Crizotinib Resistance Can Potentially Be Reversed
A new study shows that genes can become sensitive to crizotinib after the introduction of ponatinib.
In a study published in the Journal of Thoracic Oncology, researchers found no change in the proto-oncogene 1 receptor tyrosine kinase (ROS1) fusion gene in non-small cell lung cancer tumors resistant to crizotinib compared with the pretreatment tumor samples by FISH analysis or DNA sequencing.
Crizotinib is a small-molecule tyrosine kinase inhibitor that results in tumor regression in most initial cases.
Patients treated with crizotinib commonly become resistant to the drug and the disease progresses.
In this study, researchers conducted molecular analysis on tumor samples from a proto-oncogene 1 receptor tyrosine kinase positive (ROS1+) 38-year-old woman diagnosed with stage IV lung adenocarcinoma.
Tumor biopsies were collected before and again after 15 months of crizotinib treatment.
After 15 months, crizotinib resistance was noted and the disease progressed.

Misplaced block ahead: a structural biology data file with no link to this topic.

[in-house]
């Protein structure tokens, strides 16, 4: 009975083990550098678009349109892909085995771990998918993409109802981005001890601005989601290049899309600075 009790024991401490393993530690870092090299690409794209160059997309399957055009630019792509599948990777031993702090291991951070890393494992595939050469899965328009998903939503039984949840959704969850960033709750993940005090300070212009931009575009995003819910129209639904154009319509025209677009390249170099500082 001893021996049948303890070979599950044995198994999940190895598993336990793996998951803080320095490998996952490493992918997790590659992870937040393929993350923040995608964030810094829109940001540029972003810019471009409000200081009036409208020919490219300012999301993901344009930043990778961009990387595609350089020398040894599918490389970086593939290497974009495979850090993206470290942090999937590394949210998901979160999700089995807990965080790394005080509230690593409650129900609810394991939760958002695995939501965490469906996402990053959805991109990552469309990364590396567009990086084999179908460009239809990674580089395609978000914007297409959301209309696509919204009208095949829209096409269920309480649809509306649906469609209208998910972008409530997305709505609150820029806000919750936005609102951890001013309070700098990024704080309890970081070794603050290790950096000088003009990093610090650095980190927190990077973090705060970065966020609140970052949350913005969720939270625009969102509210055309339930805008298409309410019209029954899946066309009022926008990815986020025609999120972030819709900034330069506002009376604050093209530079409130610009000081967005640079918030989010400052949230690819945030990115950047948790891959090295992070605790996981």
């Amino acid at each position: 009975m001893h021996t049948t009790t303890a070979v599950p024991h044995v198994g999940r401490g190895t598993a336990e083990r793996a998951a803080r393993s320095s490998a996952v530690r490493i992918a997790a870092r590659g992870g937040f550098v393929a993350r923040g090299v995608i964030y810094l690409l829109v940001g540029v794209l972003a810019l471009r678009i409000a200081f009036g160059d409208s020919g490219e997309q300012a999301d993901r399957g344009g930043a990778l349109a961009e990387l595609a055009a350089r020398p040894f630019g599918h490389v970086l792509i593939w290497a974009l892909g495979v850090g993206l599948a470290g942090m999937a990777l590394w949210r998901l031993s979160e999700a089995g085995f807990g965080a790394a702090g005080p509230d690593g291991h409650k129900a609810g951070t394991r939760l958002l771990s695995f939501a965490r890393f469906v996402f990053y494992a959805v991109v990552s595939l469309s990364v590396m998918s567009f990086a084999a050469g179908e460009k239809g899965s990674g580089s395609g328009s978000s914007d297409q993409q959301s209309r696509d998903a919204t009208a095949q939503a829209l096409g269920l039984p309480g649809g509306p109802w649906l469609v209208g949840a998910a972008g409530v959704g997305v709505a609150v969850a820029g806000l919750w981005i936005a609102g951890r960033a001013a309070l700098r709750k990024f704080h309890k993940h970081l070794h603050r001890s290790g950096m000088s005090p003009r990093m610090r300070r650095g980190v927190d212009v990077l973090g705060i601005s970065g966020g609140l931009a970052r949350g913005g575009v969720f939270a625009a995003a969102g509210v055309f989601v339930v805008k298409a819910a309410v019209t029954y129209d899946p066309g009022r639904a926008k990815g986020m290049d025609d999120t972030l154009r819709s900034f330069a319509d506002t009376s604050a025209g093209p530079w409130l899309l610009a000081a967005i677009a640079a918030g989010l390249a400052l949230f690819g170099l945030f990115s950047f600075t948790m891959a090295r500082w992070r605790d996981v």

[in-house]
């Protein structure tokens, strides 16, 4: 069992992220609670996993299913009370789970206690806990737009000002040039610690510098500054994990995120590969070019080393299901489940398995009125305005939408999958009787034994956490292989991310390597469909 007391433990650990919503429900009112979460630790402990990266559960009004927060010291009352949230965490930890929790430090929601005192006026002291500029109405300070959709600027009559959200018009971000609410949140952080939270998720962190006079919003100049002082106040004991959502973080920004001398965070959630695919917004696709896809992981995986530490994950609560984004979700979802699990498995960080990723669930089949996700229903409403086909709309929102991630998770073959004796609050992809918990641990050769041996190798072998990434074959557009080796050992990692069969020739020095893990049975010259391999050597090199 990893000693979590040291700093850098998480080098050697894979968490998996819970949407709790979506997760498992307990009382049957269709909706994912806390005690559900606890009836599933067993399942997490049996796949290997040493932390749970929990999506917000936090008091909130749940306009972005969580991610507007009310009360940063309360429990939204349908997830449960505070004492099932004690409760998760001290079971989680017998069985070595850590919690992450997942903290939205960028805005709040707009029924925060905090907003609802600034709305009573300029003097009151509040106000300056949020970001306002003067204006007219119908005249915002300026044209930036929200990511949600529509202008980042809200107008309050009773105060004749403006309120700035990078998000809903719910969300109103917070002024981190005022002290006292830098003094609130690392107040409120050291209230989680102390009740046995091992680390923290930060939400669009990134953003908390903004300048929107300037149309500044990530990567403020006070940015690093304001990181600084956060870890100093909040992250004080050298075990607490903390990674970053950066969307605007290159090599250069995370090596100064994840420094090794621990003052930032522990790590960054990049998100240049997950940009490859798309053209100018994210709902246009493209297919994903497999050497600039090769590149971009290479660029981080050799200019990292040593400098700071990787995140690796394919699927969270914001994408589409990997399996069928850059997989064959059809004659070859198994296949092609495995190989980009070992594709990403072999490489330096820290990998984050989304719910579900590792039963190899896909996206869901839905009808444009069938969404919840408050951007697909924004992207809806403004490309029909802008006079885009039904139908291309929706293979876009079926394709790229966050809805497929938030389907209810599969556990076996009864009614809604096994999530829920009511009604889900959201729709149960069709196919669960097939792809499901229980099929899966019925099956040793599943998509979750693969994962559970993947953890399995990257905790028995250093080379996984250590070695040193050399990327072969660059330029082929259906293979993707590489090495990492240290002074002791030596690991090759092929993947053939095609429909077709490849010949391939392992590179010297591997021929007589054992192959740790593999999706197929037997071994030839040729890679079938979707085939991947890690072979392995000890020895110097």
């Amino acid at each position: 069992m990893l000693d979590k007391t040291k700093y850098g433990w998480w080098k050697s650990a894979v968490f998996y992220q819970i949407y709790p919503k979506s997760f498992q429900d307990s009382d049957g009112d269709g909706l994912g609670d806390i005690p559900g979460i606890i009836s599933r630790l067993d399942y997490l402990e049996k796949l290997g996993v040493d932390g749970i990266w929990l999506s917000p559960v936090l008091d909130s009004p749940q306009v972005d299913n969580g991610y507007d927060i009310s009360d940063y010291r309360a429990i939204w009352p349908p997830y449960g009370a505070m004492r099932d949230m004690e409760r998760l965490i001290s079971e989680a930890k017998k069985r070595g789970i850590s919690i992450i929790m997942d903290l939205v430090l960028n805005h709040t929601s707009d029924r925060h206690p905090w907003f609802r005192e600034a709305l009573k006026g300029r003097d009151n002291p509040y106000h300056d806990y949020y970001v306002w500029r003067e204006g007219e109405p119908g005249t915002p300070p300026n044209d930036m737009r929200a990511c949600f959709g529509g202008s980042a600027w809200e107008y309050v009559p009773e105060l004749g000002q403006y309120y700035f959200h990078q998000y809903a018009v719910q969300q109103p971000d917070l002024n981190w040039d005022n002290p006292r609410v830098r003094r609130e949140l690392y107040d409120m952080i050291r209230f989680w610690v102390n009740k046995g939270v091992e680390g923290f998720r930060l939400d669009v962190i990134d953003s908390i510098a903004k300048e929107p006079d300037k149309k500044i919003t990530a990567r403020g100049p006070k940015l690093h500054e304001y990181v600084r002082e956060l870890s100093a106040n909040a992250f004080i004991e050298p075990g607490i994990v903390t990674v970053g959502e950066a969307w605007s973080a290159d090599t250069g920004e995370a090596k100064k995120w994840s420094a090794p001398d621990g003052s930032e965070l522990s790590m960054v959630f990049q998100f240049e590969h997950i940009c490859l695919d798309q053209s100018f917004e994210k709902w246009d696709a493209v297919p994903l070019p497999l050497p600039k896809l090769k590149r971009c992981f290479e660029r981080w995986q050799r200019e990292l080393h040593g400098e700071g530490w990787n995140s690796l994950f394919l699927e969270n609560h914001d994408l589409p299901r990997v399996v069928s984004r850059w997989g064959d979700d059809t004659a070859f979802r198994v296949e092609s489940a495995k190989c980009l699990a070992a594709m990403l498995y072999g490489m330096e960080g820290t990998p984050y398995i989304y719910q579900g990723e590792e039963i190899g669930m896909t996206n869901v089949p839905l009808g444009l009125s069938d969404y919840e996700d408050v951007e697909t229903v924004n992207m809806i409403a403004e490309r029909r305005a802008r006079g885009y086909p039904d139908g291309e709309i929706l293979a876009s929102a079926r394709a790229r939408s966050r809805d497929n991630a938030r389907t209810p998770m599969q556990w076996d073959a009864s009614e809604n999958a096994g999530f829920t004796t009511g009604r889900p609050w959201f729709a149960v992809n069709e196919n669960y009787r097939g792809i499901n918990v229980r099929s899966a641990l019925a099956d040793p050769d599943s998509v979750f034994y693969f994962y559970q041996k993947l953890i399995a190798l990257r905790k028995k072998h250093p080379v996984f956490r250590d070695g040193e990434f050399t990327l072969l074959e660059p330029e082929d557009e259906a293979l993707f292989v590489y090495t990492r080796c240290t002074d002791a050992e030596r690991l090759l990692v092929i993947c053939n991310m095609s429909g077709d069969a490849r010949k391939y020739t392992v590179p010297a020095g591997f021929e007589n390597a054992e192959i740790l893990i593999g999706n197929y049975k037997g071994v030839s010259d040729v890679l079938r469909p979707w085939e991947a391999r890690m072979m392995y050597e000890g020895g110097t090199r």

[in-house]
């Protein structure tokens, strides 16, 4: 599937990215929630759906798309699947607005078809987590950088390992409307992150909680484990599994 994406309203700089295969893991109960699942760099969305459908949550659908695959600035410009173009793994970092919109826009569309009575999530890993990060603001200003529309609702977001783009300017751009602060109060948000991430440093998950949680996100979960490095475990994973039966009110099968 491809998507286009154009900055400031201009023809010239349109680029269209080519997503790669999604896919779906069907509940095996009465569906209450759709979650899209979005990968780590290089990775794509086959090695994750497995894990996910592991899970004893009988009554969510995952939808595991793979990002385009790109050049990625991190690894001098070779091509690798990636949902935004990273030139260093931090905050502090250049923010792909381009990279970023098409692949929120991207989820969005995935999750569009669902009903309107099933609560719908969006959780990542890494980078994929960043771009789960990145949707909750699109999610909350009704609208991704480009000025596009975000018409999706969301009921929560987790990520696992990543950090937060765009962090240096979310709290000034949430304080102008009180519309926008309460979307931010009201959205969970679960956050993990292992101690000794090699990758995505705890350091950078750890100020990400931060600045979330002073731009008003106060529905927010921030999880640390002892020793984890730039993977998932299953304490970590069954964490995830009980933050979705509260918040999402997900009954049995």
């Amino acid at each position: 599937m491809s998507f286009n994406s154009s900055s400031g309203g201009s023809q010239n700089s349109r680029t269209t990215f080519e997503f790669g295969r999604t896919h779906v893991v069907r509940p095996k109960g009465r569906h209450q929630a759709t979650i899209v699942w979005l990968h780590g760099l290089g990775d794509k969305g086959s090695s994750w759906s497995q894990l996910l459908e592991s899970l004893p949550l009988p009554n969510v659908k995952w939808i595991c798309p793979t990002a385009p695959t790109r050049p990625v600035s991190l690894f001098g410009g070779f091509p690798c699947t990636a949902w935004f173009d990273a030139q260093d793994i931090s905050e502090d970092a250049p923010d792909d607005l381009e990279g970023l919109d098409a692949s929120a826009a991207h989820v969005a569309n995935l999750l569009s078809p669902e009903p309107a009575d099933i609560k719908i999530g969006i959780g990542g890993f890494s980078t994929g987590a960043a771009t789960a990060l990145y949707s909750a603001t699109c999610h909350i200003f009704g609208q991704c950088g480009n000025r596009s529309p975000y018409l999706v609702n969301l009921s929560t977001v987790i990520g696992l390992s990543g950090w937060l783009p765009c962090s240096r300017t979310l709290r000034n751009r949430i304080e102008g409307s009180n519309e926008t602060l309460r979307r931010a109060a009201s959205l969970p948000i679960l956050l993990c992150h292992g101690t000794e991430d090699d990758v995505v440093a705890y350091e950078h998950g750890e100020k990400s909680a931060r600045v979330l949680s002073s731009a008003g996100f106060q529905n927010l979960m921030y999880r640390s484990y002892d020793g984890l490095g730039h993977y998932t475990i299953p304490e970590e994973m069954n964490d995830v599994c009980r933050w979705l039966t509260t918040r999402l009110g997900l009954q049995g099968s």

Researchers used fluorescence in situ hybridization (FISH) analysis or DNA sequencing on tumor samples in an attempt to identify a gain or loss in the ROS1 fusion gene.
SNaPshot was also used to identify any new mutations.
New mutations were grown in vitro. Researchers then exposed the mutated genes to drugs that targeted these genes and measured cell proliferation.
The study showed no change in the ROS1 fusion gene in both pretreatment tumor samples as well as crizotinib resistant samples.
The new mutation in the KIT gene encoding the amino acid substitution, pD816G, was found.
According to researchers, the drug ponatinib showed inhibition of KITD816 activity. In ROS1+ cells expressing KITD816G, adding ponatinib make the cells sensitive to crizotinib again.
"Although our results demonstrate that ponatinib can overcome KIT-mediated resistance in vitro, it remains unknown whether ponatinib can overcome this or other KIT activating mutations in patients,” the study authors said in a press release. “Detection of KIT mutations may allow enrollment of patients with ROS1+ cancer (or other oncogenes), onto clinical trials of KIT inhibitors, however it is likely that dual inhibition of both KIT and ROS1 would need to be maintained based on our results."